JF&CS Volunteer News Spring 2011
Brush up and down, not across. Make little circles. Clean white surfaces and pink. Use a soft toothbrush instead of a hard one. Spend a minute on top and a minute on the bottom.
These are just a few of the tips that participants picked up at two recent oral hygiene training sessions for clients of the JF&CS CHAI Day Programs for people with disabilities. For these young adults, who have developmental disabilities, Down’s syndrome, mental retardation, and autism, practicing good oral hygiene can prevent a host of short- and long-term issues.
“As a community-based day program, client hygiene and oral health need to be addressed because they can be a barrier for some when at employment sites or volunteering,” said Sue Stellick, director of day programs for JF&CS Services for People with Disabilities.
Sue described how these clients are often “the face of somebody with a disability” when they are at a volunteer or work site and it is vital to show that they are responsible members of the community.
Proper health and oral hygiene also align with work and therapeutic goals in CHAI’s holistic approach to client support. Sue said, “Our clients are presenting a new image, moving away from the stereotype of who someone with a disability is, and changing people’s minds.”
The sessions were run by retired orthodontist Dr. Murray Miller of Newton, who contacted JF&CS to offer his expertise. Over the course of his 40-year career Dr. Miller has made numerous appearances at schools and is active in the Alpha Omega International Dental Fraternity, which raises money for dental care, and the Jerusalem Dental Center for Children, the second largest clinic in Israel.
An avid volunteer, he is also a Big Brother and works with the Greater Boston Jewish Coalition for Literacy to help elementary school children discover the joy of reading. “I wanted to volunteer more after I retired. Volunteering is important and we need more volunteers,” Dr. Miller said.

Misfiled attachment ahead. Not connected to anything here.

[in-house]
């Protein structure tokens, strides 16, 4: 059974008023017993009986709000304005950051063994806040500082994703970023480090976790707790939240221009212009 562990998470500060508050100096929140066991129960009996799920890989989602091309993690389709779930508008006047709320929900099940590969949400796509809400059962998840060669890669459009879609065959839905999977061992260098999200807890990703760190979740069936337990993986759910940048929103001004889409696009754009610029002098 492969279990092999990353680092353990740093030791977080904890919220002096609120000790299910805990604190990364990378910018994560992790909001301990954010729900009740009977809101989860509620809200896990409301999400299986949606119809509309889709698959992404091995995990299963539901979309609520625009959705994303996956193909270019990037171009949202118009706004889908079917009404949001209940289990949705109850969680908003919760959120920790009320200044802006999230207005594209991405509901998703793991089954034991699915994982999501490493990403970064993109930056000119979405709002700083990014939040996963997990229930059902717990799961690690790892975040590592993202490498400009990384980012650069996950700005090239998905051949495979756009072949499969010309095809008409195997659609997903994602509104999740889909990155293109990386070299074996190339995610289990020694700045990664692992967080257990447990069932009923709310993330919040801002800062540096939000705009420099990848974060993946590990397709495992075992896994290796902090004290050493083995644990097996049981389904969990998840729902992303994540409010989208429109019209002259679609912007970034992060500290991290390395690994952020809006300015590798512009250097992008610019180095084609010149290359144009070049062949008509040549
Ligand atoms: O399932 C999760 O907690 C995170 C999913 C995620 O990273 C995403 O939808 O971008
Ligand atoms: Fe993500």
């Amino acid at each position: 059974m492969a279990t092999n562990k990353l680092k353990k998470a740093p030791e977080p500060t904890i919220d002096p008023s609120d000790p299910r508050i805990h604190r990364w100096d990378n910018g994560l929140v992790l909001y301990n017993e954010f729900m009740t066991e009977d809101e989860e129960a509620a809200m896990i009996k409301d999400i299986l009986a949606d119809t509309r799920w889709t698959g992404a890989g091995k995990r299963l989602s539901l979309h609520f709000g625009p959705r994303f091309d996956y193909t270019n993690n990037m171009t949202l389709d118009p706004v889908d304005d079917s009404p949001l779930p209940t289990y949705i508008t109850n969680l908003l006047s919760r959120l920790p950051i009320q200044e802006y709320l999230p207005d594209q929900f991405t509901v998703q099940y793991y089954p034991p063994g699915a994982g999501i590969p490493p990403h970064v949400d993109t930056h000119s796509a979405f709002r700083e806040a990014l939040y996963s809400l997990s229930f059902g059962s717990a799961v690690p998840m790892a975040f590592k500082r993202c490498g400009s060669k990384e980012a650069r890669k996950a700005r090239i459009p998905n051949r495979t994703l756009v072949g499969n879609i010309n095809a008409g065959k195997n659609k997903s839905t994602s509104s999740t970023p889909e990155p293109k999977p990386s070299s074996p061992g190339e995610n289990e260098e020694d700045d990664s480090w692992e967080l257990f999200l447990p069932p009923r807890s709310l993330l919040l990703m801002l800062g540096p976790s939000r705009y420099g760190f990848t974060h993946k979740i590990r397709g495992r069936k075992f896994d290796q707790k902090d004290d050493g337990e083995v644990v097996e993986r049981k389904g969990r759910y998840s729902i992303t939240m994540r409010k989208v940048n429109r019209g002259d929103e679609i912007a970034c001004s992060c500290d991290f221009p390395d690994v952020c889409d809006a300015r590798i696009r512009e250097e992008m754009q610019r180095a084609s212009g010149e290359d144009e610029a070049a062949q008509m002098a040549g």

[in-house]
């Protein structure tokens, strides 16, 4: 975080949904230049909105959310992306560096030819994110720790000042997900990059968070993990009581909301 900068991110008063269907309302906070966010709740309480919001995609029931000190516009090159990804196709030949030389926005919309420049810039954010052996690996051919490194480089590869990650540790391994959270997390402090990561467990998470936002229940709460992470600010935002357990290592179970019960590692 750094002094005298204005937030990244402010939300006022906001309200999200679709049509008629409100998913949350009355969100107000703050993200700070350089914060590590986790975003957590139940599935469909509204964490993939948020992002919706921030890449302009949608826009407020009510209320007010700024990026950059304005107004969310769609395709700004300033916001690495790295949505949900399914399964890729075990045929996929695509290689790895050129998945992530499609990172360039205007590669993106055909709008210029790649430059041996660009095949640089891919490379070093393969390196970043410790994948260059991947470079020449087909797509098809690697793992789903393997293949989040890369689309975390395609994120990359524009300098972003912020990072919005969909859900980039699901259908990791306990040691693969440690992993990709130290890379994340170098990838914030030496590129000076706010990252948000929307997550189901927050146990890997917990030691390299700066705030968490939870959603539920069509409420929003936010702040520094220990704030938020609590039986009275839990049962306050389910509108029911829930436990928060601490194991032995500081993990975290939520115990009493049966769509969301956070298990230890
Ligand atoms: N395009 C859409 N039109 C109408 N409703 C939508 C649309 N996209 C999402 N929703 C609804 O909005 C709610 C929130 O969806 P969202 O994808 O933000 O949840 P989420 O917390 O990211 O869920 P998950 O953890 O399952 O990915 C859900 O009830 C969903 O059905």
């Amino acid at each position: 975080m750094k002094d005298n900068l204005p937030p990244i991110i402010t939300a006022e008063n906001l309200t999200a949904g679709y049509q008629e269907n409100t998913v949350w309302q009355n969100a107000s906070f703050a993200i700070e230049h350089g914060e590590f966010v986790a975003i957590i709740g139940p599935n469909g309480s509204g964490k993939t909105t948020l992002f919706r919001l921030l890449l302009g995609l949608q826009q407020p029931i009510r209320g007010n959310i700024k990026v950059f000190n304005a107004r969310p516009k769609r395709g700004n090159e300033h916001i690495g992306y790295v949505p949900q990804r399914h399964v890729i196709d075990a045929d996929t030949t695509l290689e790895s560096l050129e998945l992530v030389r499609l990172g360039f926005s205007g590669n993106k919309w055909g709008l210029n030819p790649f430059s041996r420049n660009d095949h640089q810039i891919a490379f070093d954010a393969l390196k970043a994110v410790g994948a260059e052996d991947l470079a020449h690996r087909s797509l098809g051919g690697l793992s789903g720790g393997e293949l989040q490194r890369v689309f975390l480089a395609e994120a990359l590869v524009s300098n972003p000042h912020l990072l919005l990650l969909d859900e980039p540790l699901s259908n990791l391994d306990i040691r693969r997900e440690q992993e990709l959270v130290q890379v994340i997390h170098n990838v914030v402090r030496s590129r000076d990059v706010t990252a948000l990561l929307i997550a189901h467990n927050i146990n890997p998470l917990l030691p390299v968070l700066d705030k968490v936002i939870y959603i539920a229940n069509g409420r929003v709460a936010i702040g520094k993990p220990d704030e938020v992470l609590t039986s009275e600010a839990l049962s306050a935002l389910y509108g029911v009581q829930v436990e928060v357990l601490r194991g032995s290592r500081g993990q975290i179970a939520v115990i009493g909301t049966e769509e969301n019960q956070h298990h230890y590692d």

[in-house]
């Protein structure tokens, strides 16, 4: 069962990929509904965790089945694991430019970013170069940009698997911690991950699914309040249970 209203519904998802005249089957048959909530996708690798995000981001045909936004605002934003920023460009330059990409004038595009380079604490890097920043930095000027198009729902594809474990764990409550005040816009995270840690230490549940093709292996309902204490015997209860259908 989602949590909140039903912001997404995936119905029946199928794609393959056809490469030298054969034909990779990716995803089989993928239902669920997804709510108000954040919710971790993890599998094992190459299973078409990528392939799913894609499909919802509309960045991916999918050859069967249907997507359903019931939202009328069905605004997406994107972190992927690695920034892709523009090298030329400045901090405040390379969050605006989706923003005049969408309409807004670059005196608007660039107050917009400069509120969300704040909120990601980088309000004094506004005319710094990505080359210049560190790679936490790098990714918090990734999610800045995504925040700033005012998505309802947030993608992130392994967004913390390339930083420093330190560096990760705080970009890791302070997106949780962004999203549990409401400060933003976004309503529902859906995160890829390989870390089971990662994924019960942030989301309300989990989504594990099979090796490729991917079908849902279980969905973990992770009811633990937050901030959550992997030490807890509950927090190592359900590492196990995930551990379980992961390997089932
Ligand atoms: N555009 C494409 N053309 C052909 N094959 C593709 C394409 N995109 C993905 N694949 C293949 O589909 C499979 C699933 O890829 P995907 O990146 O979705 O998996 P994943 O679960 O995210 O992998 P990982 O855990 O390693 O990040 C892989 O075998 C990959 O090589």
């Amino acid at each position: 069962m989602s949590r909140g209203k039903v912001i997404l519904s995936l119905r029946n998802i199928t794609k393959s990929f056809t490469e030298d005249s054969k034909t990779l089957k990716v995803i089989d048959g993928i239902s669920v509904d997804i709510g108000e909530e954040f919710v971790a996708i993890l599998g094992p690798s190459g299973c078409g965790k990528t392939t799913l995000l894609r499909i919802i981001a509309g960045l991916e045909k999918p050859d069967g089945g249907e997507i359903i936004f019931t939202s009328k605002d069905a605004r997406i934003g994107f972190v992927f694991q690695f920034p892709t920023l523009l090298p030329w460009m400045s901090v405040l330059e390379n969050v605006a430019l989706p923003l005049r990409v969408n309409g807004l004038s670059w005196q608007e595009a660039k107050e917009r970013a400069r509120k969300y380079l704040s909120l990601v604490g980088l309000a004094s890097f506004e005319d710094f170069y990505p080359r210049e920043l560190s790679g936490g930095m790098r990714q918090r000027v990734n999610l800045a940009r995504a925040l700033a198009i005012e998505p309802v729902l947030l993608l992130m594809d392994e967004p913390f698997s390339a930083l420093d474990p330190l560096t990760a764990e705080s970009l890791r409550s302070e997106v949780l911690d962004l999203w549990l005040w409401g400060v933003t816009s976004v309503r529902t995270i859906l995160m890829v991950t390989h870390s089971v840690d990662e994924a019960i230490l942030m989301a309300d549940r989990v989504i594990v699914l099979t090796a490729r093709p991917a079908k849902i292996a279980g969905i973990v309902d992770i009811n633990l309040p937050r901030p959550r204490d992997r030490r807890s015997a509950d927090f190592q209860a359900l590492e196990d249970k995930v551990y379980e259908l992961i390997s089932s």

In the past people with disabilities had limited access to doctors and dentists, especially the older population. Even today, some clients have insurance that doesn’t cover all dental work. For clients with tooth decay the only option may be to pull a tooth that might have been saved with preventative care. “This is very proactive, helping people on a daily basis maintain oral health and avoid long-term problems, pain, or pulled teeth,” Sue said.
JF&CS looks forward to future training sessions with Dr. Miller for other groups including teen moms and their babies and the elderly. “Dental hygiene is for everyone,” said Dr. Miller.
“This is a service we would not have been able to provide otherwise. Dr. Miller’s contribution is an excellent example of the way that JF&CS can partner with retired professionals,” said Dvora Pemstein, LCSW, coordinator, Volunteer Services.
She added, “We have a wealth of professional education and experience in this community. I’m excited to foster this collaboration and I encourage others to call and talk about how to help our community in a non-traditional way.”
If you are a retired professional who would like to share your expertise with the JF&CS community, contact Dvora Pemstein, coordinator, Volunteer Services at firstname.lastname@example.org or 781-647-JFCS (5327).